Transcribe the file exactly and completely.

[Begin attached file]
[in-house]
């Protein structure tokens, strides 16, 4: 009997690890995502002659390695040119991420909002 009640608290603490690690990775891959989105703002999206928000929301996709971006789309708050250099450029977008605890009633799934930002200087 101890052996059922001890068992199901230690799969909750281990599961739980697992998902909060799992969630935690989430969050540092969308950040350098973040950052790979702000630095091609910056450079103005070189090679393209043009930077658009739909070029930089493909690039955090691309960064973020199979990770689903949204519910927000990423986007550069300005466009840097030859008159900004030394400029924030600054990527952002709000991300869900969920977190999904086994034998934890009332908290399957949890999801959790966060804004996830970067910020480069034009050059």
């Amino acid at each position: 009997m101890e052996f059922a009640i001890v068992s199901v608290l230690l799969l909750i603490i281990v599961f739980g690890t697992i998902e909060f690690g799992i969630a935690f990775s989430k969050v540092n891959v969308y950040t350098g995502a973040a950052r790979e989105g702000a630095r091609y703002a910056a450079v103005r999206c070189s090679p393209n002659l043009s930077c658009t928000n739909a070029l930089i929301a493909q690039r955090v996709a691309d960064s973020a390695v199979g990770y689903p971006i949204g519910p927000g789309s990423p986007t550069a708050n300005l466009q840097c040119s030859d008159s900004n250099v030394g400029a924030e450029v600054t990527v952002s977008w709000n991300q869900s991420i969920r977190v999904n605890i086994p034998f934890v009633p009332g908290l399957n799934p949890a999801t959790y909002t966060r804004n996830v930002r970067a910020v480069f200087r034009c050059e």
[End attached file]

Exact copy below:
[in-house]
């Protein structure tokens, strides 16, 4: 009997690890995502002659390695040119991420909002 009640608290603490690690990775891959989105703002999206928000929301996709971006789309708050250099450029977008605890009633799934930002200087 101890052996059922001890068992199901230690799969909750281990599961739980697992998902909060799992969630935690989430969050540092969308950040350098973040950052790979702000630095091609910056450079103005070189090679393209043009930077658009739909070029930089493909690039955090691309960064973020199979990770689903949204519910927000990423986007550069300005466009840097030859008159900004030394400029924030600054990527952002709000991300869900969920977190999904086994034998934890009332908290399957949890999801959790966060804004996830970067910020480069034009050059």
């Amino acid at each position: 009997m101890e052996f059922a009640i001890v068992s199901v608290l230690l799969l909750i603490i281990v599961f739980g690890t697992i998902e909060f690690g799992i969630a935690f990775s989430k969050v540092n891959v969308y950040t350098g995502a973040a950052r790979e989105g702000a630095r091609y703002a910056a450079v103005r999206c070189s090679p393209n002659l043009s930077c658009t928000n739909a070029l930089i929301a493909q690039r955090v996709a691309d960064s973020a390695v199979g990770y689903p971006i949204g519910p927000g789309s990423p986007t550069a708050n300005l466009q840097c040119s030859d008159s900004n250099v030394g400029a924030e450029v600054t990527v952002s977008w709000n991300q869900s991420i969920r977190v999904n605890i086994p034998f934890v009633p009332g908290l399957n799934p949890a999801t959790y909002t966060r804004n996830v930002r970067a910020v480069f200087r034009c050059e």